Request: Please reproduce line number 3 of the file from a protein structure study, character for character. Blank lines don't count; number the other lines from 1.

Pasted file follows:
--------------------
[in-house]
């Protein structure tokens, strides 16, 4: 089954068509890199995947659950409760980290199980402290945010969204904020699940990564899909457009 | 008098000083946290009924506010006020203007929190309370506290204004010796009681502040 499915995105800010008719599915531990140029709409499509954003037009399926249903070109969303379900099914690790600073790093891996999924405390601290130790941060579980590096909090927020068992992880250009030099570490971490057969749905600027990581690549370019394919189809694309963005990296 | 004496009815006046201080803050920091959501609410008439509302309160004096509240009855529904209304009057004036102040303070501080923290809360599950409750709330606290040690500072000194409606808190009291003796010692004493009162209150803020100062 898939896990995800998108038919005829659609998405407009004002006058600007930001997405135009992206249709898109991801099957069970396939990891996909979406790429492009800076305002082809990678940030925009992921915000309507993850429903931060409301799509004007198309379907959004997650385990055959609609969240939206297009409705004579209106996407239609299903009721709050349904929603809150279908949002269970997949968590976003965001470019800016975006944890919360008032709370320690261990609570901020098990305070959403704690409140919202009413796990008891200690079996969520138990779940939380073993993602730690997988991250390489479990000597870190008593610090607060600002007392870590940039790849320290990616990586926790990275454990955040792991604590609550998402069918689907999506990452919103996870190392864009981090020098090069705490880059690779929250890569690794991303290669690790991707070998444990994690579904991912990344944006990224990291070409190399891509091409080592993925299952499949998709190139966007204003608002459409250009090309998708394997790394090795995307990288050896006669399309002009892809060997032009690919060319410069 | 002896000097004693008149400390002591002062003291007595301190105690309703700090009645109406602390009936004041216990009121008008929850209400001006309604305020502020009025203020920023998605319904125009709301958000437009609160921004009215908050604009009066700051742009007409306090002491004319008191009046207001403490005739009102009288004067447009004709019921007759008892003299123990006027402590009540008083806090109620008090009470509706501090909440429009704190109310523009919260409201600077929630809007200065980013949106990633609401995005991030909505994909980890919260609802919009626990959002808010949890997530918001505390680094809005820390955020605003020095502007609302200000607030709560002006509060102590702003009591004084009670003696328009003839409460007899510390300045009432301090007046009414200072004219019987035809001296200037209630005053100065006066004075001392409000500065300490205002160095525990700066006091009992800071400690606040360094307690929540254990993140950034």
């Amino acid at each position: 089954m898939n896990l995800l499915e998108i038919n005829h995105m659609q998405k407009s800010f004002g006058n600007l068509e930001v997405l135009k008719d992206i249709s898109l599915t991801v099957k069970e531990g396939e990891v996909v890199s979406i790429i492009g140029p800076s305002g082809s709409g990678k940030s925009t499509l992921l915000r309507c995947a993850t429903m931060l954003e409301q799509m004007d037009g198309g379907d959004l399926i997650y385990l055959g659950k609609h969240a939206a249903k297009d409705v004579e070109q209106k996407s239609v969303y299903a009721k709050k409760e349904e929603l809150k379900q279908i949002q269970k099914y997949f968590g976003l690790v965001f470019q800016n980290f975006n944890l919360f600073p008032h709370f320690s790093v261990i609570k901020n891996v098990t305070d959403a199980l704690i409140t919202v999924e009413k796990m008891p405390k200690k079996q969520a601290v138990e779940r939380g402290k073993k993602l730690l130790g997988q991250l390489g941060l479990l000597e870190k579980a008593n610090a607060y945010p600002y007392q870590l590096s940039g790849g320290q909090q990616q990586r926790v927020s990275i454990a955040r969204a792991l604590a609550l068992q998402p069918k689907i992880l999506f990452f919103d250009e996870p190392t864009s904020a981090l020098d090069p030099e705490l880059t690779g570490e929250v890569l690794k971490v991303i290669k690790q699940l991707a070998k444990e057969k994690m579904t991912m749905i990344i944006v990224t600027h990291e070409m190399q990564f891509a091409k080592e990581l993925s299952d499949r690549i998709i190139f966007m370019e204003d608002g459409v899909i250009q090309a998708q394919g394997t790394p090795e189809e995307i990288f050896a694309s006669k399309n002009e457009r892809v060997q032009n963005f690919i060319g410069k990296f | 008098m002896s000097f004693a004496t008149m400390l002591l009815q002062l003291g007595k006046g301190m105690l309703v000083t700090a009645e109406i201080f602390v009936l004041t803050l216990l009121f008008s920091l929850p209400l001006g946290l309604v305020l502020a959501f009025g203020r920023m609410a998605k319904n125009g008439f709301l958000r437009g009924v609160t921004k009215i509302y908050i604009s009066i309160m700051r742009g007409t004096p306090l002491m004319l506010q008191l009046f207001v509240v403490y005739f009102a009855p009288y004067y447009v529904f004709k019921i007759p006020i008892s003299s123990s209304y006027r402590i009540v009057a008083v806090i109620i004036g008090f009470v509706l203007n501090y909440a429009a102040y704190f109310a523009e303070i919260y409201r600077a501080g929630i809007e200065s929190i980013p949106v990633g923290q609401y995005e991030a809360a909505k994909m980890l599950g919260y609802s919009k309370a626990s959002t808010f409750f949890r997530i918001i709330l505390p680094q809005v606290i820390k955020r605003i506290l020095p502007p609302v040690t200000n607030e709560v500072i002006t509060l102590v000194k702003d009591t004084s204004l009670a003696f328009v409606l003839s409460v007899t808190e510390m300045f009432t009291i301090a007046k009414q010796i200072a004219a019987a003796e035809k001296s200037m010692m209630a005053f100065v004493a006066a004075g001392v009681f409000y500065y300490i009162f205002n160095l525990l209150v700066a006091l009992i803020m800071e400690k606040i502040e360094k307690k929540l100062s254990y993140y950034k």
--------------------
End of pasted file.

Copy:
């Amino acid at each position: 089954m898939n896990l995800l499915e998108i038919n005829h995105m659609q998405k407009s800010f004002g006058n600007l068509e930001v997405l135009k008719d992206i249709s898109l599915t991801v099957k069970e531990g396939e990891v996909v890199s979406i790429i492009g140029p800076s305002g082809s709409g990678k940030s925009t499509l992921l915000r309507c995947a993850t429903m931060l954003e409301q799509m004007d037009g198309g379907d959004l399926i997650y385990l055959g659950k609609h969240a939206a249903k297009d409705v004579e070109q209106k996407s239609v969303y299903a009721k709050k409760e349904e929603l809150k379900q279908i949002q269970k099914y997949f968590g976003l690790v965001f470019q800016n980290f975006n944890l919360f600073p008032h709370f320690s790093v261990i609570k901020n891996v098990t305070d959403a199980l704690i409140t919202v999924e009413k796990m008891p405390k200690k079996q969520a601290v138990e779940r939380g402290k073993k993602l730690l130790g997988q991250l390489g941060l479990l000597e870190k579980a008593n610090a607060y945010p600002y007392q870590l590096s940039g790849g320290q909090q990616q990586r926790v927020s990275i454990a955040r969204a792991l604590a609550l068992q998402p069918k689907i992880l999506f990452f919103d250009e996870p190392t864009s904020a981090l020098d090069p030099e705490l880059t690779g570490e929250v890569l690794k971490v991303i290669k690790q699940l991707a070998k444990e057969k994690m579904t991912m749905i990344i944006v990224t600027h990291e070409m190399q990564f891509a091409k080592e990581l993925s299952d499949r690549i998709i190139f966007m370019e204003d608002g459409v899909i250009q090309a998708q394919g394997t790394p090795e189809e995307i990288f050896a694309s006669k399309n002009e457009r892809v060997q032009n963005f690919i060319g410069k990296f | 008098m002896s000097f004693a004496t008149m400390l002591l009815q002062l003291g007595k006046g301190m105690l309703v000083t700090a009645e109406i201080f602390v009936l004041t803050l216990l009121f008008s920091l929850p209400l001006g946290l309604v305020l502020a959501f009025g203020r920023m609410a998605k319904n125009g008439f709301l958000r437009g009924v609160t921004k009215i509302y908050i604009s009066i309160m700051r742009g007409t004096p306090l002491m004319l506010q008191l009046f207001v509240v403490y005739f009102a009855p009288y004067y447009v529904f004709k019921i007759p006020i008892s003299s123990s209304y006027r402590i009540v009057a008083v806090i109620i004036g008090f009470v509706l203007n501090y909440a429009a102040y704190f109310a523009e303070i919260y409201r600077a501080g929630i809007e200065s929190i980013p949106v990633g923290q609401y995005e991030a809360a909505k994909m980890l599950g919260y609802s919009k309370a626990s959002t808010f409750f949890r997530i918001i709330l505390p680094q809005v606290i820390k955020r605003i506290l020095p502007p609302v040690t200000n607030e709560v500072i002006t509060l102590v000194k702003d009591t004084s204004l009670a003696f328009v409606l003839s409460v007899t808190e510390m300045f009432t009291i301090a007046k009414q010796i200072a004219a019987a003796e035809k001296s200037m010692m209630a005053f100065v004493a006066a004075g001392v009681f409000y500065y300490i009162f205002n160095l525990l209150v700066a006091l009992i803020m800071e400690k606040i502040e360094k307690k929540l100062s254990y993140y950034k």